Los Alamos National Laboratory

Los Alamos National Laboratory

Delivering science and technology to protect our nation and promote world stability
Proud Legacy Bold Future Since 1943

Speakers Bureau

The Los Alamos National Laboratory Speakers Bureau brings audiences together with our scientists and experts whose ideas and science are changing and inspiring the world.
  • Karissa SanbonmatsuNature, Nurture or Neither: The New Science of Epigenetics
  • Tom TerwilligerThe Shapes of Proteins: A Look Inside the Molecular Machines of Life
  • Roger WiensExploring Mars with Curiosity and its Laser
  • Alan CarrHistory of Los Alamos National Laboratory
  • Michael GraessnerHiggs Boson and Beyond: The Quest for New Laws of Physics
  • Richard HughesQuantum Cryptography: Using Physics to Keep Secrets Safe
  • Chris MorrisLooking Inside Explosions and Other Things
Karissa Sanbonmatsu1 Tom Terwilliger2 Roger Wiens3 Alan Carr4 Michael Graessner5 Richard Hughes6 Chris Morris7

Speaker Services

The Laboratory has speakers with experience in a wide variety of subjects who can tailor their content for a range of audiences. Below are some to consider. Don't see a subject you need? Contact us and we'll try to find the right person for you.

CALL (505) 665-4400      EMAIL     

Topics and Speakers

Topic areas


Example talk



Immune system

Bette Korber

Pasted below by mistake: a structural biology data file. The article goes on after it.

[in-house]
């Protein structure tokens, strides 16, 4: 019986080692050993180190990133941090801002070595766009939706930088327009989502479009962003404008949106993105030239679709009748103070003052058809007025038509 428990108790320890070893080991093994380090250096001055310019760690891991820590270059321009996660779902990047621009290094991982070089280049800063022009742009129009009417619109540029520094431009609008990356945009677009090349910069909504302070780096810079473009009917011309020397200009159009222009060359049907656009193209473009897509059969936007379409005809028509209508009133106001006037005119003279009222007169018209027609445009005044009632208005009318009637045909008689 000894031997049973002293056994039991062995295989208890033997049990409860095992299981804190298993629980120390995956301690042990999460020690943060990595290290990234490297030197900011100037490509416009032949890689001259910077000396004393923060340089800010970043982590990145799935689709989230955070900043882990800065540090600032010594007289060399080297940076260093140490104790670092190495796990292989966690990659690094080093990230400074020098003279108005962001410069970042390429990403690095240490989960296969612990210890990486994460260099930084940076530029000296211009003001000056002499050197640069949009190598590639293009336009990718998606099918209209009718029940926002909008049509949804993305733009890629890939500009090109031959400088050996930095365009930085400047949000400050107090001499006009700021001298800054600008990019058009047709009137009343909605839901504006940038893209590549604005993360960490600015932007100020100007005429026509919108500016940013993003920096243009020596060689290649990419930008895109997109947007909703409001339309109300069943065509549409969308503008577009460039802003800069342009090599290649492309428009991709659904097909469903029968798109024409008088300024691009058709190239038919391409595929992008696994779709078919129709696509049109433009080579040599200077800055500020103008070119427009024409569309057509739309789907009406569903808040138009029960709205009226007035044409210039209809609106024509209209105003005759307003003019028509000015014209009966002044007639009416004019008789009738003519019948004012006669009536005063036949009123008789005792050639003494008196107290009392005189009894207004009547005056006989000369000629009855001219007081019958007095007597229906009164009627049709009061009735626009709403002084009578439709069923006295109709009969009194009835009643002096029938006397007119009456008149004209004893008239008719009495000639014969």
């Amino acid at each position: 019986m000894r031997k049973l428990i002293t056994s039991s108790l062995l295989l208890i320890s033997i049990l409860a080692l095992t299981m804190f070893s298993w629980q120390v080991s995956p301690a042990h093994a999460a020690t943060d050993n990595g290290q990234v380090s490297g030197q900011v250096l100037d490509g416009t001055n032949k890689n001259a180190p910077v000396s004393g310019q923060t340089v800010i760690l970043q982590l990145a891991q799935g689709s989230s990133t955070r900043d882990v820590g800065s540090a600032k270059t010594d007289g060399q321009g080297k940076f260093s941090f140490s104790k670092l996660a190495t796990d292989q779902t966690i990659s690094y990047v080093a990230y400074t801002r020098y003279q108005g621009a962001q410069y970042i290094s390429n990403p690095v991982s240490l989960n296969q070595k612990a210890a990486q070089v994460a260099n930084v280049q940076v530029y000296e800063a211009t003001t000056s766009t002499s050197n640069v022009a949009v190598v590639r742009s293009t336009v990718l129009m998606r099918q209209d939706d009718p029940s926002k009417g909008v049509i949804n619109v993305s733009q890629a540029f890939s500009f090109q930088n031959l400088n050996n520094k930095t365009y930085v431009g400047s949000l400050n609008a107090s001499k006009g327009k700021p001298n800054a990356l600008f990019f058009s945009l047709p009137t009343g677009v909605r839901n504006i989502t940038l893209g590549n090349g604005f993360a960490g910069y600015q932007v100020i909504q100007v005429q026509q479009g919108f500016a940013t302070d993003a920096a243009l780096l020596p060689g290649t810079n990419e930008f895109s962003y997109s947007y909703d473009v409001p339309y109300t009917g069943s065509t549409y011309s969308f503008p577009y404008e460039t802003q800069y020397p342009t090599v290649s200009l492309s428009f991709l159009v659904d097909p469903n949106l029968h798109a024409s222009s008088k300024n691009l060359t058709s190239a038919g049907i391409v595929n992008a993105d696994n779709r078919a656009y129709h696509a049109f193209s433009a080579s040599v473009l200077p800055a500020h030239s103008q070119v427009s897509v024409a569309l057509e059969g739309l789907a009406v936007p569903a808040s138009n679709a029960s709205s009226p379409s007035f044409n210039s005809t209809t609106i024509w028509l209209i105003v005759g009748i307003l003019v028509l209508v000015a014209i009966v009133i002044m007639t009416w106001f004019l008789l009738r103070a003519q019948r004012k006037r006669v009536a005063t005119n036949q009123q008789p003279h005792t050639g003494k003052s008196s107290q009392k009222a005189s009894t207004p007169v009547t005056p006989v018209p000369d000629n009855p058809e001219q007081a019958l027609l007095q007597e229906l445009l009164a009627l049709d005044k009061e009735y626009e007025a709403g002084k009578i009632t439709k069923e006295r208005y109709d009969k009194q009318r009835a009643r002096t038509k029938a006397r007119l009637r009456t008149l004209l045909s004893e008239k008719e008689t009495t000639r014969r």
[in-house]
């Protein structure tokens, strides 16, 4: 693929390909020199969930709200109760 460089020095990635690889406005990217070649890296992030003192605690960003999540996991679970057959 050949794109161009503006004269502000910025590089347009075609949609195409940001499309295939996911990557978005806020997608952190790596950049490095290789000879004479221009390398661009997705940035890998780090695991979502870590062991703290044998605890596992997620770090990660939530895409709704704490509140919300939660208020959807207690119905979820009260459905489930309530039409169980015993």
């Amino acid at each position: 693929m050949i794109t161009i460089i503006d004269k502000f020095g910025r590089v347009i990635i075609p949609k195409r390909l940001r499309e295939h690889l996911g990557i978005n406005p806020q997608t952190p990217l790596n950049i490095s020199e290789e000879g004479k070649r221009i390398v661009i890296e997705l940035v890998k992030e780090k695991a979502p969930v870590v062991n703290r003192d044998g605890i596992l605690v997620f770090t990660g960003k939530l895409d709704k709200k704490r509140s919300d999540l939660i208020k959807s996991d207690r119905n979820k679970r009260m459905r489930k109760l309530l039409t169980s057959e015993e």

Researcher for the Lab's Theoretical Biology and Biophysics group

AIDS: A History of a Global Pandemic

The considerable diversity of HIV worldwide represents a critical challenge for designing an effective HIV vaccine.

But it now appears that a vaccine bioinformatically optimized for immunologic coverage of global HIV diversity—called a mosaic vaccine and designed by Korber and her LANL team—may confer protection from infection.


Stem cells

Reprogramming DNA, junk DNA  RNA world

Molecular biology

Atomistic-level biology

Developmental disease

Structural biology

Molecular effects on early childhood development

Computational biology and high-performance computing

Karissa Sanbonmatsu

Researcher for the Lab's Biology and Genetics group

Nature, Nurture or Neither: The New Science of Epigenetics

Is our behavior and physical appearance hardwired by our DNA, or a product of our environment?

New advances in molecular biology are providing a third option to the age-old debate of “Nature versus Nurture.”

While DNA is often considered the blueprint of life, environmental factors can affect genes for more than three generations (mother, child, grandchild, and great-grandchild) as well.

This talk includes information on how you can alter your genetics.

Dark matter

Physics at the Large Hadron Collider

High-energy physics

Elementary particle physics

Michael Graesser

Researcher in areas of dark matter and theoretical subatomic physics for the Lab's Nuclear and Particle Physics, Astrophysics and Cosmology group

Higgs Boson and Beyond—The Quest for New Laws of Physics